Huawei CFO arrested in Canada faces extradition to the United States

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The United States has had an ongoing investigation of Huawei, probing if the company has been violating the trading sanctions with Iran.

Huawei CFO Meng Wanzhou was arrested in Canada yesterday at the request of the United States government. The Huawei CFO is suspected of violating United States trade sanctions against Iran. Wanzhou is the daughter of company founder Ren Zhengfei and she not only serves as Huawei CFO but also deputy chair of the Huawei board.

“She is sought for extradition by the United States, and a bail hearing has been set for Friday,” Justice Department spokesman Ian McLeod said in a statement to The Globe and Mail on Wednesday. “As there is a publication ban in effect, we cannot provide any further detail at this time. The ban was sought by Ms. Meng.”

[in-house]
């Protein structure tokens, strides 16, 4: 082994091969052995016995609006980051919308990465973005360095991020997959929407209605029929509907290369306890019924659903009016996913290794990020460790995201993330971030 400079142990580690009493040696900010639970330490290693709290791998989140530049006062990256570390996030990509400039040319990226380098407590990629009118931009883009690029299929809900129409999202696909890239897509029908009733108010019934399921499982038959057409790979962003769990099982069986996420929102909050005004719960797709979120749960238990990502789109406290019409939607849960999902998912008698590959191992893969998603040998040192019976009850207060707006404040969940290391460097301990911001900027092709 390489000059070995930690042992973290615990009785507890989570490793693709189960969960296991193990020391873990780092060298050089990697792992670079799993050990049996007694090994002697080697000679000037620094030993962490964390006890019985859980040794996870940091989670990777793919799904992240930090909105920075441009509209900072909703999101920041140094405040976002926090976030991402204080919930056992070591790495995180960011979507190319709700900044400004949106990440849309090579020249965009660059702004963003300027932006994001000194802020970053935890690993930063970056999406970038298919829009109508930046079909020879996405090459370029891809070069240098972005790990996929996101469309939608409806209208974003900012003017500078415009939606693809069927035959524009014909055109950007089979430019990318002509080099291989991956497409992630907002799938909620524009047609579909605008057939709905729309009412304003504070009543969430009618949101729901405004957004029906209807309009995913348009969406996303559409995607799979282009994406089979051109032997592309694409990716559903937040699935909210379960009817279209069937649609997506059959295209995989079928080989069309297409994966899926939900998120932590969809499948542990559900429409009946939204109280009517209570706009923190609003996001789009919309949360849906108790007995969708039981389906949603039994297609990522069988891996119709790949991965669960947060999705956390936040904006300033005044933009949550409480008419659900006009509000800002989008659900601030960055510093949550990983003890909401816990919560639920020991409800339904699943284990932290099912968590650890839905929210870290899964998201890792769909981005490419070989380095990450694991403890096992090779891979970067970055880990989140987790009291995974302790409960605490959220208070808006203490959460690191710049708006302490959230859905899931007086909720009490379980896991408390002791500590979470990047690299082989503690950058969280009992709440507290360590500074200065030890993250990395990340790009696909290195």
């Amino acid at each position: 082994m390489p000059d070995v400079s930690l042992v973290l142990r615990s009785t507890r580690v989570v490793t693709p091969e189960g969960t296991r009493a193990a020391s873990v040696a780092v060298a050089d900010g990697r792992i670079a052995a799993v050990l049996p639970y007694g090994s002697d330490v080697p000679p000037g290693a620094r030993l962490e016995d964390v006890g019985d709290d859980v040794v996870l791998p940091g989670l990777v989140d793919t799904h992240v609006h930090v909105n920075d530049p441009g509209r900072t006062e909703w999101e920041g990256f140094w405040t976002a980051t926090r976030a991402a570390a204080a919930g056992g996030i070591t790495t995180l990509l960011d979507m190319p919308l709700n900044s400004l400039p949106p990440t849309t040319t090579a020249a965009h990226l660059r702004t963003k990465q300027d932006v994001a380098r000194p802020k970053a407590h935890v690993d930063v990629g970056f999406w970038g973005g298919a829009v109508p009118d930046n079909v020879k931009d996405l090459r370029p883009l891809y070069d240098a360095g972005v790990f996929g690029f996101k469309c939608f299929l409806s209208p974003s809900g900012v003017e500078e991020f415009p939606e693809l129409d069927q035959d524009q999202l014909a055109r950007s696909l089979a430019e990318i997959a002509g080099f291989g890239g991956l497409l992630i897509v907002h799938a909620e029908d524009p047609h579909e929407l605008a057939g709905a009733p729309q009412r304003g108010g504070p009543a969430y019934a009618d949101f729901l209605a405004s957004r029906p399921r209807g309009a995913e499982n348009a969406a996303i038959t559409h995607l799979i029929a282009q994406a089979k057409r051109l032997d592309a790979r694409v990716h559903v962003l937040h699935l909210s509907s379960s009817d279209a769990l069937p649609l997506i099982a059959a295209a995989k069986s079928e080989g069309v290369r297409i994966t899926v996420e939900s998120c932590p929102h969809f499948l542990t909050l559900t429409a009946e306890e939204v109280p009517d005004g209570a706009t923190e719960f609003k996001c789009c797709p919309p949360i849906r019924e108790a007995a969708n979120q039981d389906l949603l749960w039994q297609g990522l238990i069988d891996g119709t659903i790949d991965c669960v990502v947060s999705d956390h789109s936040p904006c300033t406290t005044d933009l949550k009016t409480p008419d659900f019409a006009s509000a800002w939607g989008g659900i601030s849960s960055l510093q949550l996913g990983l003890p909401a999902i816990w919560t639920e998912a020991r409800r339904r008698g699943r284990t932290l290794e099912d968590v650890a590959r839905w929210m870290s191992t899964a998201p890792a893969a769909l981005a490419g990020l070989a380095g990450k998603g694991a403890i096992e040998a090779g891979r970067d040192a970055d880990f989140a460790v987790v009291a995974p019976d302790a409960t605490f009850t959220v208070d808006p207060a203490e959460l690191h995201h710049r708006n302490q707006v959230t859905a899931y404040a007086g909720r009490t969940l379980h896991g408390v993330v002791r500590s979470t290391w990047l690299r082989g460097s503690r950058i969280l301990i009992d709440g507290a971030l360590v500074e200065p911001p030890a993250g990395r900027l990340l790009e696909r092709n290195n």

A Canadian law-enforcement source with knowledge of the arrest said the United States is alleging Ms. Meng tried to evade the American embargo against Iran, but provided no further details. The source was granted anonymity by The Globe because they weren’t authorized to speak publicly about the arrest.

The United States currently has an ongoing investigation of Huawei, probing if the company has been violating the trading sanctions with Iran. As you can imagine, the company wasn’t all too happy about Wanzhou’s arrest and has demanded her release.

“The company has been provided with very little information regarding the charges and is not aware of any wrongdoing by Ms. Meng. The company believes the Canadian and U.S. legal systems will ultimately reach a just conclusion,” Huawei said, and added the company “complies with all applicable laws and regulations where it operates, including applicable export control and sanction laws.”

It will be interesting where the story leads from here. For now, the Huawei CFO is on her way to the United States to be turned over to authorities there.

What do you think of the arrest of Huawei’s CFO? Let us know in the comments below or on Google+, Twitter, or Facebook.

  Source: The Globe and Mail
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